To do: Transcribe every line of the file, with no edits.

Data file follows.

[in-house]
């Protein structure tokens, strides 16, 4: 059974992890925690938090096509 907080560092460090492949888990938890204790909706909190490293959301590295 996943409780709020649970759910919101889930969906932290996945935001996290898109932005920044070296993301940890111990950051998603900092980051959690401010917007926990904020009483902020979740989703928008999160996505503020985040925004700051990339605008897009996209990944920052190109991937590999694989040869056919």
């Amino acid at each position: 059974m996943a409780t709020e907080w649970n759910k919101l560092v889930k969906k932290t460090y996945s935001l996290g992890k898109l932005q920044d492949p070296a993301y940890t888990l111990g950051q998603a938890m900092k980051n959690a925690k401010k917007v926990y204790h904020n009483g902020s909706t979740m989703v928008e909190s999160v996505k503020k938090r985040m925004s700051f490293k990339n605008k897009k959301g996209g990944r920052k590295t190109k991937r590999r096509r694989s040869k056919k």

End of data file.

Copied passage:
[in-house]
């Protein structure tokens, strides 16, 4: 059974992890925690938090096509 907080560092460090492949888990938890204790909706909190490293959301590295 996943409780709020649970759910919101889930969906932290996945935001996290898109932005920044070296993301940890111990950051998603900092980051959690401010917007926990904020009483902020979740989703928008999160996505503020985040925004700051990339605008897009996209990944920052190109991937590999694989040869056919």
């Amino acid at each position: 059974m996943a409780t709020e907080w649970n759910k919101l560092v889930k969906k932290t460090y996945s935001l996290g992890k898109l932005q920044d492949p070296a993301y940890t888990l111990g950051q998603a938890m900092k980051n959690a925690k401010k917007v926990y204790h904020n009483g902020s909706t979740m989703v928008e909190s999160v996505k503020k938090r985040m925004s700051f490293k990339n605008k897009k959301g996209g990944r920052k590295t190109k991937r590999r096509r694989s040869k056919k």